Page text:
There’s a reason why bitcoin critics are evoking Tulip Mania as the digital currency’s price soars to new heights.

It’s because the story of the Netherlands’ great tulip bubble of 1637 helps focus the mind on the basic question at the heart of any financial bubble assessment: whether there’s a blatant disconnect between an asset’s price and its fundamental value. There are some decent arguments why bitcoin’s detractors could be wrong. But, either way, anyone hoping to ride this rally higher should think about what constitutes the digital currency’s fundamental value.

Of course, there’s no surefire way to determine fundamental or fair value–notwithstanding the useful benchmarks for doing so in markets such as stocks–especially for something as untested as this. But the lesson of Tulip Mania is that when prices truly get into bubble territory, your gut can be as good a gauge as anything. At its peak, the price for a single tulip bulb in 1637 stood at 10 times the annual income of a skilled Dutch craftsman. Based on that simple, fundamental assessment of the market’s potential, something was clearly amiss.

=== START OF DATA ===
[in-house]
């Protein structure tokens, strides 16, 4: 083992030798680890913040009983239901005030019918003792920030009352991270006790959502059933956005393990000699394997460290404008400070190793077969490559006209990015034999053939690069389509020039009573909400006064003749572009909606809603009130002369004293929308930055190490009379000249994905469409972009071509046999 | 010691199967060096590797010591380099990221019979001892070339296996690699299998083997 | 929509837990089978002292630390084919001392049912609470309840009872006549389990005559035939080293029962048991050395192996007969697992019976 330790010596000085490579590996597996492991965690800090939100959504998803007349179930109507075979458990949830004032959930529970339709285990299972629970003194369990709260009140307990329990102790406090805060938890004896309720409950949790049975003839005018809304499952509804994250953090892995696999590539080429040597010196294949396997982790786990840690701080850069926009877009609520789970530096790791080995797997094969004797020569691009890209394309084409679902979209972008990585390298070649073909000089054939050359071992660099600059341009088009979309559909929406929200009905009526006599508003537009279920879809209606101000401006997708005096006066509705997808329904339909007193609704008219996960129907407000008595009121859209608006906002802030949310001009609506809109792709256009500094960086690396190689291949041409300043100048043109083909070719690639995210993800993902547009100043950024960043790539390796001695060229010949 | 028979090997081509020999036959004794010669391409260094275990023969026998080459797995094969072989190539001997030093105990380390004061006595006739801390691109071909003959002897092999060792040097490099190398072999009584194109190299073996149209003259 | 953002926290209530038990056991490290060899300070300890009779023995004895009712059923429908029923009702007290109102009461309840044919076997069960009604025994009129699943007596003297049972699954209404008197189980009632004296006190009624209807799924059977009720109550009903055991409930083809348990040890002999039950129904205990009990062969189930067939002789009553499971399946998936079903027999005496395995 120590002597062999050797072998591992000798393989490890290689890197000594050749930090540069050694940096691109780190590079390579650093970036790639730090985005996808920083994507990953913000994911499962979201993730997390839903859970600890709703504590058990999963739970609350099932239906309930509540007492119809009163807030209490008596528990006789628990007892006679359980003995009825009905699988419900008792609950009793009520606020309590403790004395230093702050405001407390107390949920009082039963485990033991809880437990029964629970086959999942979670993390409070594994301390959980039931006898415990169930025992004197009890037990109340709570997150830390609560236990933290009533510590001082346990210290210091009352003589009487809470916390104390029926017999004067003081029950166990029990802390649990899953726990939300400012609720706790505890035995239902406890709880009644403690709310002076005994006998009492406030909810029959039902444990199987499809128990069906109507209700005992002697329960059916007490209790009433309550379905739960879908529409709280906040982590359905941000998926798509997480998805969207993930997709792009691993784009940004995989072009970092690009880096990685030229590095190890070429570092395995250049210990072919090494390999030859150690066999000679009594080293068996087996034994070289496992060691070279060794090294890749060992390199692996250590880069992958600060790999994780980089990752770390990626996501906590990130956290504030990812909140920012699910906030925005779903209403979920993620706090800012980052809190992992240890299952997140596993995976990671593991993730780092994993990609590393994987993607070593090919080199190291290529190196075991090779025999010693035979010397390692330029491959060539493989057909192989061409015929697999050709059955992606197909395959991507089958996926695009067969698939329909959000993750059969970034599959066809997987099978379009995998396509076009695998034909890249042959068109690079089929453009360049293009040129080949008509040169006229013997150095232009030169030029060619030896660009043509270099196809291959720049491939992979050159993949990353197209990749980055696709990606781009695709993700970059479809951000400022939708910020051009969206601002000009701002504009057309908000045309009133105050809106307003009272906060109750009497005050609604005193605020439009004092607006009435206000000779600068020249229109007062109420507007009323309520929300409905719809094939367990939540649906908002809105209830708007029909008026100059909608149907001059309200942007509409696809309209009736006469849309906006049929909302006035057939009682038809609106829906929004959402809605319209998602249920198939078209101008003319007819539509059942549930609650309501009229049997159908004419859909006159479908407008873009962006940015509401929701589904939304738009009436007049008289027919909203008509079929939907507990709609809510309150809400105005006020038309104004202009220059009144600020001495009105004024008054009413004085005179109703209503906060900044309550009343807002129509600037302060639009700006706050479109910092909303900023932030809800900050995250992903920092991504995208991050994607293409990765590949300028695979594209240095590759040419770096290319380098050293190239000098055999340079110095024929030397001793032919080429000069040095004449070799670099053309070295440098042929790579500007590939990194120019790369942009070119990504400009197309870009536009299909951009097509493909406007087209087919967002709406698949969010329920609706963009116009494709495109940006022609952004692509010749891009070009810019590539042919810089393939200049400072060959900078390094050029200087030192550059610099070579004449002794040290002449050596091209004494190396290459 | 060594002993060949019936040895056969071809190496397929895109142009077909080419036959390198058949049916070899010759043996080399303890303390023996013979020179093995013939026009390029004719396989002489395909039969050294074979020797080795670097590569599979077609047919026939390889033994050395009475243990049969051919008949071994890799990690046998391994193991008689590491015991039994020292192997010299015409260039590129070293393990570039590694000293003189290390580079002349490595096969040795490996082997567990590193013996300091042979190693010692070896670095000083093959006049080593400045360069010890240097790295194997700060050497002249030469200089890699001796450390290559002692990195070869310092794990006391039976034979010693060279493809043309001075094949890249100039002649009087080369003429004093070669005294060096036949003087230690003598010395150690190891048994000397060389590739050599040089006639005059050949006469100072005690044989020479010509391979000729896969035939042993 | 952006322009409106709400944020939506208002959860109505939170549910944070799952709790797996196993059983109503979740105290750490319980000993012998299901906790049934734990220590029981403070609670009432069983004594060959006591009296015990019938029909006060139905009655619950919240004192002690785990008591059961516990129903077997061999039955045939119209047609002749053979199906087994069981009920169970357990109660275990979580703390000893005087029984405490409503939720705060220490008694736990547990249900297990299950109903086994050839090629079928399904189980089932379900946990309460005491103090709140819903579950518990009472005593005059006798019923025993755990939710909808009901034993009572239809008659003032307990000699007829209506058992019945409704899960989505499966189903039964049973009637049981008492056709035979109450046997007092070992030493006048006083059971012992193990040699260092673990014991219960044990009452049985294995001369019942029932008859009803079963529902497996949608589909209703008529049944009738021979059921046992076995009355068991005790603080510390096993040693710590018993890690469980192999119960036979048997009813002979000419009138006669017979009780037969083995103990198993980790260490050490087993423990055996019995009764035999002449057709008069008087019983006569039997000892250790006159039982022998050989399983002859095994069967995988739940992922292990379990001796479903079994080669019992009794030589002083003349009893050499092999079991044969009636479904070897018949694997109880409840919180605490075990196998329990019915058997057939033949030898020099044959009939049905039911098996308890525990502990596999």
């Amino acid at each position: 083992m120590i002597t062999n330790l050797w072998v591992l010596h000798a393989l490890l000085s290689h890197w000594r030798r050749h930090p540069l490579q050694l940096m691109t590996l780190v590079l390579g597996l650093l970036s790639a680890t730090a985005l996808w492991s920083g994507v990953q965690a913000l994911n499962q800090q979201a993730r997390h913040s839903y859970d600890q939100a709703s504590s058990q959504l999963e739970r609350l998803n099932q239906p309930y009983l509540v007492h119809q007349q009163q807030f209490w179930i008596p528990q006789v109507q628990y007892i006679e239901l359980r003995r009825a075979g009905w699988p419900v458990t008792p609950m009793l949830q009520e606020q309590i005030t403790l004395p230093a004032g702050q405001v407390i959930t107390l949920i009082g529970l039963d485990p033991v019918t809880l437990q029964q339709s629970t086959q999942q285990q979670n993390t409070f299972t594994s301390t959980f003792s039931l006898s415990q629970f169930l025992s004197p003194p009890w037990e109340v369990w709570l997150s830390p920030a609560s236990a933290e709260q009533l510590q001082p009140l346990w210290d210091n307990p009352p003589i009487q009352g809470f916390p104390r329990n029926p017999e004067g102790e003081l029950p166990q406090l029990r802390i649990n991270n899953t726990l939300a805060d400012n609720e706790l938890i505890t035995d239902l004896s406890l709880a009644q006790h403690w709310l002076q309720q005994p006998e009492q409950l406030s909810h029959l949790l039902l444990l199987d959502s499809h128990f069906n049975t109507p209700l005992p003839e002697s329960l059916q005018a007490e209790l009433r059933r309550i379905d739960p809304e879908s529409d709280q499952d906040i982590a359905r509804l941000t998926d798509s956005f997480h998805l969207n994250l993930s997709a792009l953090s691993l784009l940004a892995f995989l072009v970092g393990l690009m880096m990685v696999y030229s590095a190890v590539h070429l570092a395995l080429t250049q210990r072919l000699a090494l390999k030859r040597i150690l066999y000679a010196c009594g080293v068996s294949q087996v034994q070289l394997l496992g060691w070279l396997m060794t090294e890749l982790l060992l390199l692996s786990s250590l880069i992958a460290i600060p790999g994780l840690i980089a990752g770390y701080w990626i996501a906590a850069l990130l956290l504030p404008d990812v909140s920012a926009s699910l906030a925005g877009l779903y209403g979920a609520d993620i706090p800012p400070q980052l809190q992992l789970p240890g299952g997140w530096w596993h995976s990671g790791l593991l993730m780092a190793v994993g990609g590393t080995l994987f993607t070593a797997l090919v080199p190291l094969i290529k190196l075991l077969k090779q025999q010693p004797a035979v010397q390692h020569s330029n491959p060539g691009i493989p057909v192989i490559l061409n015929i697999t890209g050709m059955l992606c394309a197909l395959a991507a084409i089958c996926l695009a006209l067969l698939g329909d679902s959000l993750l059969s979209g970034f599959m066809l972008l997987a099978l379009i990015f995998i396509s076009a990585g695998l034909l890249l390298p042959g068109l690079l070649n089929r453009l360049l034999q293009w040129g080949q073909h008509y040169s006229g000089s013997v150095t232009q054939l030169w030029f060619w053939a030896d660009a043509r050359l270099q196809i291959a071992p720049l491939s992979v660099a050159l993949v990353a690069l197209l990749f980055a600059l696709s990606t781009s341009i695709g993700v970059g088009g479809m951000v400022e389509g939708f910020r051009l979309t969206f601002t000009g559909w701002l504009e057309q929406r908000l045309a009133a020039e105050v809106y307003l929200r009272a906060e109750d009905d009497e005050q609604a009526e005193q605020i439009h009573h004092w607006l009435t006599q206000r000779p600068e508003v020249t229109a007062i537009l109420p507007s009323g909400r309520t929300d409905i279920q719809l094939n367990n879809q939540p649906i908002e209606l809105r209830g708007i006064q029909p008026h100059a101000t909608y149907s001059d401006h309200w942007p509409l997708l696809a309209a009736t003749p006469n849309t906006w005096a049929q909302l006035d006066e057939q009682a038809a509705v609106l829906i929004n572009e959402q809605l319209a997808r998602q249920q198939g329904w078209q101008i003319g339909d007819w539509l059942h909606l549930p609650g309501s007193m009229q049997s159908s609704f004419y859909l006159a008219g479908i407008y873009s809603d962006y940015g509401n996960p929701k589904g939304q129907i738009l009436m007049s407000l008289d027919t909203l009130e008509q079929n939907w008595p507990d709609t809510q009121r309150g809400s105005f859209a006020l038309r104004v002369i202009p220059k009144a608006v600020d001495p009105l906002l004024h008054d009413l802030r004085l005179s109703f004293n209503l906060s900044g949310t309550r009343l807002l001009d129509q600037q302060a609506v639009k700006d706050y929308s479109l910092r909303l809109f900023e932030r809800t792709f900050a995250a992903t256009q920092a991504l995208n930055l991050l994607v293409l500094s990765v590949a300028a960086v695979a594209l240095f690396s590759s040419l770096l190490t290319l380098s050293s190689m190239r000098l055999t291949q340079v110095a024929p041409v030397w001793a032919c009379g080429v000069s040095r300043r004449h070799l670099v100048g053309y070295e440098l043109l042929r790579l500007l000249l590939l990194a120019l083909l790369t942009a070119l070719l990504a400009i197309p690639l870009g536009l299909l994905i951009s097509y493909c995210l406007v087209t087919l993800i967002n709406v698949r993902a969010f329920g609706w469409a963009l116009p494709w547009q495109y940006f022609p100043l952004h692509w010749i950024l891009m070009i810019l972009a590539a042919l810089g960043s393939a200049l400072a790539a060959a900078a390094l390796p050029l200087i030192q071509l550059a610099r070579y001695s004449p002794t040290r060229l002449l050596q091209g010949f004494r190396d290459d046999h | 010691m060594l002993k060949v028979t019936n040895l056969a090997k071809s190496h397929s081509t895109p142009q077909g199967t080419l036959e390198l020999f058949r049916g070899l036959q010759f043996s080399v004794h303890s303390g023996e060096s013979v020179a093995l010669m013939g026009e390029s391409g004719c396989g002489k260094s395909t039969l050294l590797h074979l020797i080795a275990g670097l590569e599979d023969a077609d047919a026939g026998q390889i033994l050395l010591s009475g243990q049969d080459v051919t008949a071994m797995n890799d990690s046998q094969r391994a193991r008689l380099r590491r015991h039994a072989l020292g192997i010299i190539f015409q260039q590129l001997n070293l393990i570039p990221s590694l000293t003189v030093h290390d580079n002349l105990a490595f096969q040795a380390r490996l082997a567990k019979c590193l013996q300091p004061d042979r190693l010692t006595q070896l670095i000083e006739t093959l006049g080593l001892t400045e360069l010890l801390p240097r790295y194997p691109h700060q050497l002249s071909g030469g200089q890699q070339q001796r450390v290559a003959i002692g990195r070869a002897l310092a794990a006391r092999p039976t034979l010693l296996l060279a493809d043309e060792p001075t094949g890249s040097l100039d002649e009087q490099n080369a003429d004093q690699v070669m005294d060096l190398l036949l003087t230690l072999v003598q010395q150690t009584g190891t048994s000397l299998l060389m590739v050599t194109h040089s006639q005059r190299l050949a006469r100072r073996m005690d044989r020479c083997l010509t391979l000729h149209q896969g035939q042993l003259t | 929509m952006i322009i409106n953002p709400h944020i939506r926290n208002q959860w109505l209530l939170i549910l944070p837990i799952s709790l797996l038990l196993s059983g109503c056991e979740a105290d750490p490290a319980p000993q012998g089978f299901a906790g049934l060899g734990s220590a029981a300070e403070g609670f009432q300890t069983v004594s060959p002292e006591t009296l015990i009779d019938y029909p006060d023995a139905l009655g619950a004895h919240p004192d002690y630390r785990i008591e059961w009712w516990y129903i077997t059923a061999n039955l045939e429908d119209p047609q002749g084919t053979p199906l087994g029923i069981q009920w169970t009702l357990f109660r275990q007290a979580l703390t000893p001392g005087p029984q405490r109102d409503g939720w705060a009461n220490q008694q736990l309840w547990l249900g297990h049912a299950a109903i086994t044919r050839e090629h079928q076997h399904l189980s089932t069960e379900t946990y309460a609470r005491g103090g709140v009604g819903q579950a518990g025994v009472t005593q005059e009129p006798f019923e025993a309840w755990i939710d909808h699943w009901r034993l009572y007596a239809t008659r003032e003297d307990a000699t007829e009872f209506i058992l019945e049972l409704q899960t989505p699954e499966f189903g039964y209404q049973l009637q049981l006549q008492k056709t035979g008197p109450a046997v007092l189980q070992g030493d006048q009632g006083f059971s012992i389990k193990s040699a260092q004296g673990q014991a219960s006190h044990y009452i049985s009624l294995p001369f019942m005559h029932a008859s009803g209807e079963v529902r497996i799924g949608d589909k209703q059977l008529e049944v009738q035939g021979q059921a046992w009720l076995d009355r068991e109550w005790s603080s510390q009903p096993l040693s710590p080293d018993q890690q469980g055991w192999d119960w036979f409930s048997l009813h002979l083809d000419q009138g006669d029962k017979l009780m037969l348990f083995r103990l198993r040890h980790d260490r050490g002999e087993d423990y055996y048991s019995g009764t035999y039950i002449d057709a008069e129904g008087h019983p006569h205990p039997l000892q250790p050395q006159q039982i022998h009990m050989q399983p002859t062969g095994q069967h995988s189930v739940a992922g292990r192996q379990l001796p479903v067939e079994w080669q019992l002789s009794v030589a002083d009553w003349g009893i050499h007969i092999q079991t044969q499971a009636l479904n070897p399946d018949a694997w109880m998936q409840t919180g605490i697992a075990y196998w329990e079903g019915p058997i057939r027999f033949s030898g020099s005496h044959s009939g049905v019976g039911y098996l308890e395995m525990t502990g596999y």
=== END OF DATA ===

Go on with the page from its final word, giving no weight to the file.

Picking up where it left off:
The highlighted sentence. Incorrect. Gold & Silver before they were money were commodities that had a use value. That was their base fundamental value. Their money value was in addition to their commodity value.

Bitcoin has no commodity value. It has a money value which is enhanced by a speculative component. The money value is going to be very unstable as it will always compete with government fiat money that has one main advantage, it is legal tender. Which simply means that it is a coerced currency. You are forced to use and recognise it as money. Not so with Bitcoin.

The advantage that Bitcoin possesses is that it is untraceable, at least currently. Thus it is a perfect currency for conducting illegal transactions.